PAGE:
The Grand Palais was built according to the plans of the Prix ​​de Rome winners , the architects Henri Deglane (1851–1932) and Albert Louvet (1860–1936), as an exhibition hall for the Paris World Exhibition of 1900 . It has a facade 240 meters long and 20 meters high with Ionic columns . Important art and painting exhibitions take place in the building. The west wing houses the Palais de la Découverte (Palace of Discovery), a natural science museum that invites you to practical explorations and operates a planetarium .

Opposite the Grand Palais is the Petit Palais, built at the same time and for the same purpose by the architect Charles Girault (1880 Prix ​​de Rome ) in the neo-baroque style of the Belle Époque . The semicircular building with a splendidly gilded wrought-iron entrance gate and rich ceiling paintings, the facades of which consist almost entirely of windows, has housed the municipal museum of fine arts, Musée d'art moderne de la Ville de Paris , since 1902 .

The Musée du quai Branly for ethnology has been located near the Eiffel Tower since 2006 . Several natural history museums are grouped together in the Muséum national d'histoire naturelle and are located in different locations, for example in the area of ​​the Jardin des Plantes . On October 27, 2014, the Louis Vuitton Foundation opened a private museum that houses Bernard Arnault's art collection .



Pont Neuf on the western tip of the Île de la Cité
View of the Seine, Pont des Invalides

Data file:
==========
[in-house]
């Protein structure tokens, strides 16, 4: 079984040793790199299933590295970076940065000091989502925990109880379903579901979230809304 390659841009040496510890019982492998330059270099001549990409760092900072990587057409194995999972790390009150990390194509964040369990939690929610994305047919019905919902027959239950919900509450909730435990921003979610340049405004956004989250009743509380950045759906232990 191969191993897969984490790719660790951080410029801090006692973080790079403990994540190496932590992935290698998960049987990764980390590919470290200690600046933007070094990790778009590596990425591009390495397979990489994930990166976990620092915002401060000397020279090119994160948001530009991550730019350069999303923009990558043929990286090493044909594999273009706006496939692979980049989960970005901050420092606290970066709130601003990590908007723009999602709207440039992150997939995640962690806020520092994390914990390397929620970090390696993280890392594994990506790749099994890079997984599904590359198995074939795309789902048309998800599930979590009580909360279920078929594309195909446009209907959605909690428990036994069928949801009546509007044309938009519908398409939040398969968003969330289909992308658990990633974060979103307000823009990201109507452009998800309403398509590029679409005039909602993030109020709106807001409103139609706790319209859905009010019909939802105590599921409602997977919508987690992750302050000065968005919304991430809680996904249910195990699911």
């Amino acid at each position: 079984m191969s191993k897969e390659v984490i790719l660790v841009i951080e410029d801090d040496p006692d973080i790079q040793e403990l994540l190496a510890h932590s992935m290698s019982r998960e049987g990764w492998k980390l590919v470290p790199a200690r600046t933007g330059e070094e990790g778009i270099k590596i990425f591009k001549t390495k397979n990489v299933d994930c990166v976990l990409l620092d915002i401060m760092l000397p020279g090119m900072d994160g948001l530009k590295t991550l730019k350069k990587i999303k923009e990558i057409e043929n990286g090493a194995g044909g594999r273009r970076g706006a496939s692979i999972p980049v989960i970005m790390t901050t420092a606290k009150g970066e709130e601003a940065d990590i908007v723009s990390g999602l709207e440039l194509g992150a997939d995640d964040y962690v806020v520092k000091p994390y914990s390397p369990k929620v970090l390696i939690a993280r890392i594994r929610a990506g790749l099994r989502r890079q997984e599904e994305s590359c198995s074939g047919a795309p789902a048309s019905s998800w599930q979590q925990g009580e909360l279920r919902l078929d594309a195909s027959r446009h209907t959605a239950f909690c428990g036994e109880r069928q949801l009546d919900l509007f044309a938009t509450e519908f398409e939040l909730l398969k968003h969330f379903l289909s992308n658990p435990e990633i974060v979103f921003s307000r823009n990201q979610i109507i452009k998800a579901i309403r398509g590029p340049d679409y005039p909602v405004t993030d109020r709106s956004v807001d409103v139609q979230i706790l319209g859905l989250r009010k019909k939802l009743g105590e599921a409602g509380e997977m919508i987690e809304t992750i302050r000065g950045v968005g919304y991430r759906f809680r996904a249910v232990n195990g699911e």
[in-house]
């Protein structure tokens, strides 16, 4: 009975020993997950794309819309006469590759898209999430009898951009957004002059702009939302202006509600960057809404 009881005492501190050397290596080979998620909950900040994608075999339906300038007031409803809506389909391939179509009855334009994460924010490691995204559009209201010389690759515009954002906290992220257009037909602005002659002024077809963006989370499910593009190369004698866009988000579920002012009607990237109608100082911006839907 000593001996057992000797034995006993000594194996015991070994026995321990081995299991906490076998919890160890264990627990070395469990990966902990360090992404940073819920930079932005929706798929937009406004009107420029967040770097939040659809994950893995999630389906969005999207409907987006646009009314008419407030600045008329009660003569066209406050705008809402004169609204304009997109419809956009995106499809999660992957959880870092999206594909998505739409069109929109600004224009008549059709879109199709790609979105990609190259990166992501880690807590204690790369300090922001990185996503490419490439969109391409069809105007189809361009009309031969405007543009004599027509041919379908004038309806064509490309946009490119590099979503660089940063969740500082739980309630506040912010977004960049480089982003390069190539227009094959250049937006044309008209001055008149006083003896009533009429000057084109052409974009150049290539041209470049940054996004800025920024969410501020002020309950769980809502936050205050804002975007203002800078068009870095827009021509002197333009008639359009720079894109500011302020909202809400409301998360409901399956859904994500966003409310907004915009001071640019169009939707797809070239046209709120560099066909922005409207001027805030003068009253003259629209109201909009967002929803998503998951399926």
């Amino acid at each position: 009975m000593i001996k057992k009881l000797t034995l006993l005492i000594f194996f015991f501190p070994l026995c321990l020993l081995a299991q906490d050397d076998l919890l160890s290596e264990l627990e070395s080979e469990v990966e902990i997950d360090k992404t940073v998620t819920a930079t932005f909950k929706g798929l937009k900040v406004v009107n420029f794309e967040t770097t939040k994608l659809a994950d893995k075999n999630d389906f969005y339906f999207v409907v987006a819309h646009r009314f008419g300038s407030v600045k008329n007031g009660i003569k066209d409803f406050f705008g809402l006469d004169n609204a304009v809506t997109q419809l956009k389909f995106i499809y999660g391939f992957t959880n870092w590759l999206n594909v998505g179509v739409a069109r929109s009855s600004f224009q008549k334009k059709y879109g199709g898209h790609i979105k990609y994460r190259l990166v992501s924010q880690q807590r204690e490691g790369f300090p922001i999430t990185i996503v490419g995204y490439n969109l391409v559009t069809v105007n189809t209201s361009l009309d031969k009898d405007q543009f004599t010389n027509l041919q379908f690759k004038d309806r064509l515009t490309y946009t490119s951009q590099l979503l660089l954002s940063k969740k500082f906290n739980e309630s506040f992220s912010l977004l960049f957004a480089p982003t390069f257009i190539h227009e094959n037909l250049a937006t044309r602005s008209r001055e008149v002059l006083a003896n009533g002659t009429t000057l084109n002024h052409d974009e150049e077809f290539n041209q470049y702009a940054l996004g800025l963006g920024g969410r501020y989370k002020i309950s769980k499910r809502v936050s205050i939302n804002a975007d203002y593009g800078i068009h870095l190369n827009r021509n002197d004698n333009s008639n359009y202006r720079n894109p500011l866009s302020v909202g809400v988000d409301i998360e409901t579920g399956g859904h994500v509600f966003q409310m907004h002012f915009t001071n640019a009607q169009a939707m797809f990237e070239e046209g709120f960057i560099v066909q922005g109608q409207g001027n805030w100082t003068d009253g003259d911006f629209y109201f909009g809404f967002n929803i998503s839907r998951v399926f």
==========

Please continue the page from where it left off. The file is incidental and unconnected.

In the greater Paris area, the Seine flows from the confluence of the Marne near Vincennes in the Paris Basin in a wide left curve from the south-east through the center, then in a tight right curve at Boulogne-Billancourt to bend north again to St. Denis to encompass the city from the north. Then it bends in an arc around Colombes / Villeneuve-la-Garenne again to the north-west, and then continues to meander towards the English Channel. About 40 bridges (French: ponts ) and some footbridges span the Seine and connect the central arrondissements with one another. The island Île de la Cité is connected by a total of 9 bridges both to the neighboring Île Saint-Louis ( Pont Saint-Louis ) and to both banks (right bank, in the direction of flow: Pont d'Arcole , Pont Notre-Dame , Pont au Change ; left bank: Pont de l'Archevêché , Pont au Double , Petit Pont , Pont Saint-Michel ). The Pont Neuf runs over the western tip of the island and connects the island with both banks. It is the oldest of today's Paris bridges. The youngest is the Passerelle Simone-de-Beauvoir , which has spanned 194 meters without buttresses since 2006. Many bridges were built in the 19th century and are iron constructions. In the evening, the bridges are illuminated according to a specific concept that emphasizes the building structures. Together with the bank reinforcements, the bridges form a characteristic feature of the city in terms of urban development. In addition to the Seine bridges, there are around 300 other bridge structures in the city: over canals and streets, over tracks and in parks.